• A portion of the money is channeled into a cash value while the rest is for the life cover.
  • A cash value is an investment portfolio in which a policyholder can borrow money for emergencies such as education or medical expenses. Unlike the universal life insurance permanent, the cash value does not grow with prevailing money market rates.
  • Usually, there is a specific period in which you may not be able to access the fund's cash. This practice allows your cash value to accumulate to help you save sufficient money to cover emergencies.
  • Should you borrow and the total amount of interest plus the loan amount exceeds your cash value, the insurance coverage and policy expires.
  • You will lose the cash value if you die before using it. This means that your beneficiaries will only get the death benefits while the insurance company keeps the accumulated cash value.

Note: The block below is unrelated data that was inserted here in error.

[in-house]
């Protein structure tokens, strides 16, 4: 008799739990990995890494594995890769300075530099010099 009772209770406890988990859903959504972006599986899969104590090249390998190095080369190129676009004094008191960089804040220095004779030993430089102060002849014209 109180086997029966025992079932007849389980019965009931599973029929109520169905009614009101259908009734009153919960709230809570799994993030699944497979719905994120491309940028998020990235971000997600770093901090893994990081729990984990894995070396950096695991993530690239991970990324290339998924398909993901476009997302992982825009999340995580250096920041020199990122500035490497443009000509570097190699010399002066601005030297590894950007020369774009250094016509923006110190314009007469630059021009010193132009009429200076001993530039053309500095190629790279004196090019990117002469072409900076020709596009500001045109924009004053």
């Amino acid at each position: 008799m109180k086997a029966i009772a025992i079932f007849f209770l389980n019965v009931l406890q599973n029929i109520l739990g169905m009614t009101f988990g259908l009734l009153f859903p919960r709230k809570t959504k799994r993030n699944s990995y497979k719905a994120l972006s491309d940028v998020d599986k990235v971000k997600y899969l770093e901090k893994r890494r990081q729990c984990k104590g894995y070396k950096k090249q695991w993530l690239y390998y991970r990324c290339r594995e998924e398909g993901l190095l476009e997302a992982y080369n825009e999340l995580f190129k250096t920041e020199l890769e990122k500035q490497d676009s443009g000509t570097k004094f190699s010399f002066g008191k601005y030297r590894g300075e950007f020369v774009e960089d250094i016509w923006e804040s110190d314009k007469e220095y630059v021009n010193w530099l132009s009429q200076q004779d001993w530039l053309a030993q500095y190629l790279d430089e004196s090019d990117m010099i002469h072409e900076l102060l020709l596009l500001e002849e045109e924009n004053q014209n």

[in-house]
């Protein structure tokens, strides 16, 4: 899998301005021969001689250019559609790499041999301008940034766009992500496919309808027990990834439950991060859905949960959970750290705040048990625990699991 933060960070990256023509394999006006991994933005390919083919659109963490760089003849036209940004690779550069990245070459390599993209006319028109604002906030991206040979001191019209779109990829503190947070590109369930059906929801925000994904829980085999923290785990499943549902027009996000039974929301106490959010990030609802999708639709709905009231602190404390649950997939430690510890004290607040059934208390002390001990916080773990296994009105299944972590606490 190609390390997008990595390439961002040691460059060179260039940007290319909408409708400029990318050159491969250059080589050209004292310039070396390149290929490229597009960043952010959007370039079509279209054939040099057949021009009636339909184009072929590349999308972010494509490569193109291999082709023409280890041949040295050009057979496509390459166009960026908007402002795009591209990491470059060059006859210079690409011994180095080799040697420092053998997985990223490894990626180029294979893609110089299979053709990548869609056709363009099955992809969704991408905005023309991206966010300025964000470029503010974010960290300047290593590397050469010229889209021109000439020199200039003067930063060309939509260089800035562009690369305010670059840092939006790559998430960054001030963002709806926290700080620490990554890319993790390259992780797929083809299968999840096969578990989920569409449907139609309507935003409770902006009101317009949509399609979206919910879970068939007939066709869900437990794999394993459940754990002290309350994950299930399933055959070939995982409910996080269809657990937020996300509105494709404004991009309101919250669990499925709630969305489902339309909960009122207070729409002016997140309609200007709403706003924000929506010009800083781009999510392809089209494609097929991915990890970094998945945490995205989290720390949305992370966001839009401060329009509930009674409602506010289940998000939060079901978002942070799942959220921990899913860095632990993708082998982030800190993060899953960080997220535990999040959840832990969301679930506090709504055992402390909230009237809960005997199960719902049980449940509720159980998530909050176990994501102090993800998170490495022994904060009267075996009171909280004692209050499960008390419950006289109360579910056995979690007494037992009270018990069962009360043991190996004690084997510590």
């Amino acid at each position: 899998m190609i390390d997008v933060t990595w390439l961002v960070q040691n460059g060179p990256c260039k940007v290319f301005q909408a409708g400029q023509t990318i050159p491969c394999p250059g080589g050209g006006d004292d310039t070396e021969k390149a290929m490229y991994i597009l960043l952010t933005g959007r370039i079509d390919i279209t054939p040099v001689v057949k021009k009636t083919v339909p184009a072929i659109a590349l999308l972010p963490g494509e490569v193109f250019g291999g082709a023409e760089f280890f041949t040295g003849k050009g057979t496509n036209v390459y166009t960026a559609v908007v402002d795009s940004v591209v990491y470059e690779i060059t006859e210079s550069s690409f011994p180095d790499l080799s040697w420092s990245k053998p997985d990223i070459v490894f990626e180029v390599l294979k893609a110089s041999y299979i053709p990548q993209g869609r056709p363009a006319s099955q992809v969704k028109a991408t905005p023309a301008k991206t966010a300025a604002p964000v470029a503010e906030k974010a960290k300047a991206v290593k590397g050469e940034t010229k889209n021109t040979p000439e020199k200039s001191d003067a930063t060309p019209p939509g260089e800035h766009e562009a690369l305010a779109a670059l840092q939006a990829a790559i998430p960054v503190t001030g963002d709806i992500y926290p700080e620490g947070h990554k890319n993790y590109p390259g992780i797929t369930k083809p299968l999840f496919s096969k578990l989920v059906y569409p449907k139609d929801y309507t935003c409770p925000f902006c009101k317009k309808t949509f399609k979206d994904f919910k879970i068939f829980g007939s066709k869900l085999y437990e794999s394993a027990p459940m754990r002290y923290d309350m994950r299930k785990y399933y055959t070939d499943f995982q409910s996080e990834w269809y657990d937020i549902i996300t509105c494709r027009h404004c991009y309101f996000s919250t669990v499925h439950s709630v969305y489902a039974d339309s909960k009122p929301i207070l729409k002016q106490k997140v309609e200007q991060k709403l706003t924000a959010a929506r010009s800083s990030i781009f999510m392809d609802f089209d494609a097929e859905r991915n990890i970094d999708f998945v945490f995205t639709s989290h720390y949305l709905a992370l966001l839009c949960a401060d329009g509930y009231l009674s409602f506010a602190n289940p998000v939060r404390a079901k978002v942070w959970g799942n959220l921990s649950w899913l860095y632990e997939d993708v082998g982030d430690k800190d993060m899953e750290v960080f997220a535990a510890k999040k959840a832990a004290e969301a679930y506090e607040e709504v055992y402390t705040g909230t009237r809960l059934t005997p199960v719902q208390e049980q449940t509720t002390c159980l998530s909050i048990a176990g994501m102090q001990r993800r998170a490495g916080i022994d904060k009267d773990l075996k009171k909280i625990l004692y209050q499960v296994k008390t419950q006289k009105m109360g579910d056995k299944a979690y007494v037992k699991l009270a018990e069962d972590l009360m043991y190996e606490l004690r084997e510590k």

• Any amount of money you withdraw from the fund is non-taxable.

 

Universal Life Insurance

Universal life insurance is permanent insurance that offers cash value benefits and death benefits. The coverage is only in force as long as the policyholder complies with the policy requirements and payment of premiums.

Like whole life insurance, premiums paid are split for the life cover and policy’s cash value. The insurance policy also highlights the terms and conditions in which a person can withdraw from the fund.

 

Benefits and drawbacks of Universal Life Insurance

  • Cash Value - Cash value earns an interest based on the policy’s current market rates or the minimum set interest rate. This feature makes it more attractive to people shopping for a policy.